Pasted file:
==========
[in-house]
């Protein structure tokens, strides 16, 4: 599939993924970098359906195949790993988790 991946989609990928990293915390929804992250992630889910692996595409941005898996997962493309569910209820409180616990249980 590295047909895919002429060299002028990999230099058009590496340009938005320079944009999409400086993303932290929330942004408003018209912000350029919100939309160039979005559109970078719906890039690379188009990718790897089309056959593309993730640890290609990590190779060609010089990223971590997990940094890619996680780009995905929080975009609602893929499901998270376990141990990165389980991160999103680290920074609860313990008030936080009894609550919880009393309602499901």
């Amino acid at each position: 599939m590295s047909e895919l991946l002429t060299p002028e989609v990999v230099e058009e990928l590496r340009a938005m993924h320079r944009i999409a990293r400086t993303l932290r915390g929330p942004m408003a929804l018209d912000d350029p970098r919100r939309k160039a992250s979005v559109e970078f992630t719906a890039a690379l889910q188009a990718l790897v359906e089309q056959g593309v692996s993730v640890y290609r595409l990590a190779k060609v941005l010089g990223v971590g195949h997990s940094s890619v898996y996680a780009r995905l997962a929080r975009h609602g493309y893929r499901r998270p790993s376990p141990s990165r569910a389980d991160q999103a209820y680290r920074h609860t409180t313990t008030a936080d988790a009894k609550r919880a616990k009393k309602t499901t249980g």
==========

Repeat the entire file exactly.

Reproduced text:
[in-house]
């Protein structure tokens, strides 16, 4: 599939993924970098359906195949790993988790 991946989609990928990293915390929804992250992630889910692996595409941005898996997962493309569910209820409180616990249980 590295047909895919002429060299002028990999230099058009590496340009938005320079944009999409400086993303932290929330942004408003018209912000350029919100939309160039979005559109970078719906890039690379188009990718790897089309056959593309993730640890290609990590190779060609010089990223971590997990940094890619996680780009995905929080975009609602893929499901998270376990141990990165389980991160999103680290920074609860313990008030936080009894609550919880009393309602499901």
């Amino acid at each position: 599939m590295s047909e895919l991946l002429t060299p002028e989609v990999v230099e058009e990928l590496r340009a938005m993924h320079r944009i999409a990293r400086t993303l932290r915390g929330p942004m408003a929804l018209d912000d350029p970098r919100r939309k160039a992250s979005v559109e970078f992630t719906a890039a690379l889910q188009a990718l790897v359906e089309q056959g593309v692996s993730v640890y290609r595409l990590a190779k060609v941005l010089g990223v971590g195949h997990s940094s890619v898996y996680a780009r995905l997962a929080r975009h609602g493309y893929r499901r998270p790993s376990p141990s990165r569910a389980d991160q999103a209820y680290r920074h609860t409180t313990t008030a936080d988790a009894k609550r919880a616990k009393k309602t499901t249980g």